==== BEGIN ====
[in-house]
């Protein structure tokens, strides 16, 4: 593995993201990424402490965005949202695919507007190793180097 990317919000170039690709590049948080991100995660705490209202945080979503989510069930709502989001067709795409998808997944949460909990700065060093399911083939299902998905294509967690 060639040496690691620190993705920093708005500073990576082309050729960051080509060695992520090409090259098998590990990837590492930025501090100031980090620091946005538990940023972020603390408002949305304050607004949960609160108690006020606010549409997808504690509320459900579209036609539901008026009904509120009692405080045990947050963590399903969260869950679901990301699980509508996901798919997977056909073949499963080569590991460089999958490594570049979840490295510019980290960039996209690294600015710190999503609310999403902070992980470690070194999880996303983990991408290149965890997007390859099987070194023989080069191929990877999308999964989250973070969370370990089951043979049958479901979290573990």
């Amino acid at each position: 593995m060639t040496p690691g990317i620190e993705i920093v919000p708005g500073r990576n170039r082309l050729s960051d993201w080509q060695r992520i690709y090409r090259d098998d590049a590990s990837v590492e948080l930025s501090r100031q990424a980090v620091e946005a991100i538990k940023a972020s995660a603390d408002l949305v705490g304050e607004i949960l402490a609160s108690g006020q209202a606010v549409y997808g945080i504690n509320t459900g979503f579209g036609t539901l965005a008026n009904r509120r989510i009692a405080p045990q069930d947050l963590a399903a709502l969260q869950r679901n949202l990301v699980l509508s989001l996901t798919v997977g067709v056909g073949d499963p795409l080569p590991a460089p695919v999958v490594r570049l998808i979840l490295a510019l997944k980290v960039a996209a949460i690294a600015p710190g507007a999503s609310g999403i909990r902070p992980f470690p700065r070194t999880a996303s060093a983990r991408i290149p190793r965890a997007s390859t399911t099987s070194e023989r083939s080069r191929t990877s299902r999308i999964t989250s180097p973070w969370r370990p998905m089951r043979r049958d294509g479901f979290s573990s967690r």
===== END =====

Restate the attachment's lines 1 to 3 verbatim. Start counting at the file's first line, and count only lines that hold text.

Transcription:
[in-house]
């Protein structure tokens, strides 16, 4: 593995993201990424402490965005949202695919507007190793180097 990317919000170039690709590049948080991100995660705490209202945080979503989510069930709502989001067709795409998808997944949460909990700065060093399911083939299902998905294509967690 060639040496690691620190993705920093708005500073990576082309050729960051080509060695992520090409090259098998590990990837590492930025501090100031980090620091946005538990940023972020603390408002949305304050607004949960609160108690006020606010549409997808504690509320459900579209036609539901008026009904509120009692405080045990947050963590399903969260869950679901990301699980509508996901798919997977056909073949499963080569590991460089999958490594570049979840490295510019980290960039996209690294600015710190999503609310999403902070992980470690070194999880996303983990991408290149965890997007390859099987070194023989080069191929990877999308999964989250973070969370370990089951043979049958479901979290573990």
């Amino acid at each position: 593995m060639t040496p690691g990317i620190e993705i920093v919000p708005g500073r990576n170039r082309l050729s960051d993201w080509q060695r992520i690709y090409r090259d098998d590049a590990s990837v590492e948080l930025s501090r100031q990424a980090v620091e946005a991100i538990k940023a972020s995660a603390d408002l949305v705490g304050e607004i949960l402490a609160s108690g006020q209202a606010v549409y997808g945080i504690n509320t459900g979503f579209g036609t539901l965005a008026n009904r509120r989510i009692a405080p045990q069930d947050l963590a399903a709502l969260q869950r679901n949202l990301v699980l509508s989001l996901t798919v997977g067709v056909g073949d499963p795409l080569p590991a460089p695919v999958v490594r570049l998808i979840l490295a510019l997944k980290v960039a996209a949460i690294a600015p710190g507007a999503s609310g999403i909990r902070p992980f470690p700065r070194t999880a996303s060093a983990r991408i290149p190793r965890a997007s390859t399911t099987s070194e023989r083939s080069r191929t990877s299902r999308i999964t989250s180097p973070w969370r370990p998905m089951r043979r049958d294509g479901f979290s573990s967690r």